Student ACL workers reap benefits of long hours in premium access to festival, networking opportunities, free food

Caroline Culberson, Life & Arts General Reporter

Surrounded by bright blue skies and verdant grass, bass reverberated through the tent poles as festival goers in sequins, shorts and fanny packs lined up for treats in between shows. For Paisley Polk, a UT student who spent the weekend at Bananarchy’s Austin City Limits Music Festival booth, dipping frozen bananas and smothering them with toppings, the long hours felt both strenuous and electric. 

“We were trying to get the bananas out in like thirty seconds because there was always such a long line, but it was fun,” art history sophomore Polk said. “It never felt chaotic. It was harmonic.”

Every year at ACL, UT student workers gain free access to the festival on days they work. For many like Polk, working at ACL offered the chance to explore festival grounds and see performances from the staff section.

“We did get three breaks,” Polk said. “Every break, you could feasibly go and see an artist. I took my longer break centered so I could go see St. Vincent … she’s such a showman.”

Even outside of breaks, radio-television-film freshman Sarah Powers used tacos to make valuable connections in the music industry. She said working with Torchy’s Tacos afforded an opportunity to network with Billie Eilish’s tour photographer and an ACL production manager as she handed them their food.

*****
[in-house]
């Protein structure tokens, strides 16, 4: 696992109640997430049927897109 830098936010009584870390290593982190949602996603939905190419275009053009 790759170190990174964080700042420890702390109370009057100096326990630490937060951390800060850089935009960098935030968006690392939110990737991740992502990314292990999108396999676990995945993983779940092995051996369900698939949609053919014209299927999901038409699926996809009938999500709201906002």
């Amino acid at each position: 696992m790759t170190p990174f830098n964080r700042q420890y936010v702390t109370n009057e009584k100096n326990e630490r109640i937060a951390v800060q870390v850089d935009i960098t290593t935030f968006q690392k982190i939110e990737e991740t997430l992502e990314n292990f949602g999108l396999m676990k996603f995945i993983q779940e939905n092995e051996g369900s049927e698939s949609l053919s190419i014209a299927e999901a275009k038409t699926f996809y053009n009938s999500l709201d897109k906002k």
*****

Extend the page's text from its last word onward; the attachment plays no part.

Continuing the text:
“The days go by so fast,” Powers said. “You’re busy and the music is around you, so even though you’re not directly next to the stages at all times, you get the whole essence of the festival.” 

Torchy’s employees danced, chanted and enjoyed deliriously tossing free tacos to festival goers in the late hours as their shifts ended. 

“Being able to interact with the crowd in a funny way was super cool,” Powers said. “Everyone would come up to the Torchy’s tent specifically because we made sure we looked like we were having a good time.”

When Powers returned as a festival goer for weekend two, she said she knew exactly what acts she wanted to see. Having traded queso and tacos for other treats the previous weekend, workers from her favorite tents remembered her and offered her free food. 

Philosophy sophomore Lair-Émile Wysong Reina echoed the benefits of working in food service as opposed to security or ticketing. He worked weekend one with Austin Oyster Company in the uber-exclusive C3 tent for founders and artists. After shucking an estimated 400 oysters himself, he has the blisters to show for it.

“The rapport with the people you’re serving is probably better when you’re handing them a (free) beer or a cold oyster, as opposed to telling them to get out of an area or rummaging through their backpack,” Reina said.

Reina received a C3 founders wristband, which offered free food, alcohol and exclusive access that outside patrons cannot purchase. Still, Reina stressed that all staff passes come with tremendous benefits if you make friends with fellow staff members to bypass red tape and access perks throughout the weekend.

“That’s part of working in the service industry, making those connections, because we all take care of each other,” Reina said.